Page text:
Molecules on the droplet surface don't have neighbors on one side. There is a strong net force from the tug of the water molecules below them, which pulls them towards the center of the droplet.
Surface tension is the work you have to do to increase the area of the drop by a unit amount. Since work has units of force times length, surface tension has units of force per unit length.
A small amount of liquid in a very thin dropper won't run out unless you blow it out- it's held in the tube by the surface tension of the drop on the tip, which exerts an upward force. If there is enough liquid in the tube, though, there will come a point where the weight of the liquid overwhelms upward force, and the drop will fall.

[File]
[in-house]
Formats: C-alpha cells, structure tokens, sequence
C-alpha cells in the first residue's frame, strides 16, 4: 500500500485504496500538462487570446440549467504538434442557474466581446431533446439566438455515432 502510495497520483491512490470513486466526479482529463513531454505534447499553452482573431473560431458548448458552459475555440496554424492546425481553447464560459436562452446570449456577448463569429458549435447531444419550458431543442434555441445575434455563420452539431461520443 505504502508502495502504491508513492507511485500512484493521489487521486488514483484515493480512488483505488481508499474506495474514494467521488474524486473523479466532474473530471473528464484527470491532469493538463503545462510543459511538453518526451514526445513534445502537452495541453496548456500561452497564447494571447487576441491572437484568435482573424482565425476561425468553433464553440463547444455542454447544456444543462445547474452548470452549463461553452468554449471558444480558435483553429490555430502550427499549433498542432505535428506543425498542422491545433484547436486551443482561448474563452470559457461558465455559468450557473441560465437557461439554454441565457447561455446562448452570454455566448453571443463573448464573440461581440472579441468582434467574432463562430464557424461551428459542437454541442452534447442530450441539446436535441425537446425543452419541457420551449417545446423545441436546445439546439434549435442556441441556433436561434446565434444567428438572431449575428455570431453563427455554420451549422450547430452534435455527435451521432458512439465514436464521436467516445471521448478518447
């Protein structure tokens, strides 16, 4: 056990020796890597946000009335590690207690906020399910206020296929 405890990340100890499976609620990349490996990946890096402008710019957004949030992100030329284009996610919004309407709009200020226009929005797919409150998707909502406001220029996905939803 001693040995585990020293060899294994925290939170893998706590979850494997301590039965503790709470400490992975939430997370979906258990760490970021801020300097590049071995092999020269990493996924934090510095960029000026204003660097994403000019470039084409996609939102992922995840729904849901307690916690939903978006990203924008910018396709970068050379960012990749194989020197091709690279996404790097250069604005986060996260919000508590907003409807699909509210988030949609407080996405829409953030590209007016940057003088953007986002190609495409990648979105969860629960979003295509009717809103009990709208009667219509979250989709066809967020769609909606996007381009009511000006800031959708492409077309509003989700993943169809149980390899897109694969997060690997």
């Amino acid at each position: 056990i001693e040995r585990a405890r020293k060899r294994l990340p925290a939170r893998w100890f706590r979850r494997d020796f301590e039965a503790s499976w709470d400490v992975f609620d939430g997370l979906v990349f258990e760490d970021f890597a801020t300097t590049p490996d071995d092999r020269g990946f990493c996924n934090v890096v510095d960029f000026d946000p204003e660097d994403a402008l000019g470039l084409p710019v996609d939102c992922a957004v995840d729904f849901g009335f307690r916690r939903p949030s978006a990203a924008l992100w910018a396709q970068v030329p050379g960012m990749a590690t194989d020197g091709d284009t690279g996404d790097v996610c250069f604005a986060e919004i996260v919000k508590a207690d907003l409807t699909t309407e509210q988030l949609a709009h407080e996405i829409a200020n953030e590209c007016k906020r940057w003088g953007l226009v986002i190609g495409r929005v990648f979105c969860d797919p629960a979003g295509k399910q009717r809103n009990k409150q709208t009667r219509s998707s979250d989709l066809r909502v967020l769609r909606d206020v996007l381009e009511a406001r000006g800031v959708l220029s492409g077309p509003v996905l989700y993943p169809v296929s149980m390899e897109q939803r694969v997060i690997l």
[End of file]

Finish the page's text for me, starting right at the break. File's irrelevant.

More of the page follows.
If surface tension is force per unit length, you can crudely predict the weight of that droplet by multiplying the circumference of the dropper tip by the liquid's surface tension. For example,
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Last Revised 08/17/15.URL: http://antoine.frostburg.edu/chem/senese/101/liquids/faq/print-tates-law.shtml